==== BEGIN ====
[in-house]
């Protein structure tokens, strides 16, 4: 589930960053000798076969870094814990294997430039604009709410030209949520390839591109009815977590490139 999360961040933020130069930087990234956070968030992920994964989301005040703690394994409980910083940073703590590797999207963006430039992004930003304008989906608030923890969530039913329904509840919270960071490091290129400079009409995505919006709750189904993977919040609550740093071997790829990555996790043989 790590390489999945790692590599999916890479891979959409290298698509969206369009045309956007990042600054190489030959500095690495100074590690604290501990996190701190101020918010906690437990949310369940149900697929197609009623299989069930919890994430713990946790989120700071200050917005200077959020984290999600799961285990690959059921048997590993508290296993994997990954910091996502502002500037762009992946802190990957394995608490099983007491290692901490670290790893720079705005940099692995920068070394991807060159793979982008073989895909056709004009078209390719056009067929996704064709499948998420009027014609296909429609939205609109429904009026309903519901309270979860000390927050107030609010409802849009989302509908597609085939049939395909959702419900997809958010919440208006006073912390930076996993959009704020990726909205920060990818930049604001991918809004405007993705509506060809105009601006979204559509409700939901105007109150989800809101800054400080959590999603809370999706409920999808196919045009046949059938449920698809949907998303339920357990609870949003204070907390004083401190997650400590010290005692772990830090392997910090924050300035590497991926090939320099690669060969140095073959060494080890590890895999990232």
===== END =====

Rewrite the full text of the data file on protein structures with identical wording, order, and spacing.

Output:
[in-house]
């Protein structure tokens, strides 16, 4: 589930960053000798076969870094814990294997430039604009709410030209949520390839591109009815977590490139 999360961040933020130069930087990234956070968030992920994964989301005040703690394994409980910083940073703590590797999207963006430039992004930003304008989906608030923890969530039913329904509840919270960071490091290129400079009409995505919006709750189904993977919040609550740093071997790829990555996790043989 790590390489999945790692590599999916890479891979959409290298698509969206369009045309956007990042600054190489030959500095690495100074590690604290501990996190701190101020918010906690437990949310369940149900697929197609009623299989069930919890994430713990946790989120700071200050917005200077959020984290999600799961285990690959059921048997590993508290296993994997990954910091996502502002500037762009992946802190990957394995608490099983007491290692901490670290790893720079705005940099692995920068070394991807060159793979982008073989895909056709004009078209390719056009067929996704064709499948998420009027014609296909429609939205609109429904009026309903519901309270979860000390927050107030609010409802849009989302509908597609085939049939395909959702419900997809958010919440208006006073912390930076996993959009704020990726909205920060990818930049604001991918809004405007993705509506060809105009601006979204559509409700939901105007109150989800809101800054400080959590999603809370999706409920999808196919045009046949059938449920698809949907998303339920357990609870949003204070907390004083401190997650400590010290005692772990830090392997910090924050300035590497991926090939320099690669060969140095073959060494080890590890895999990232």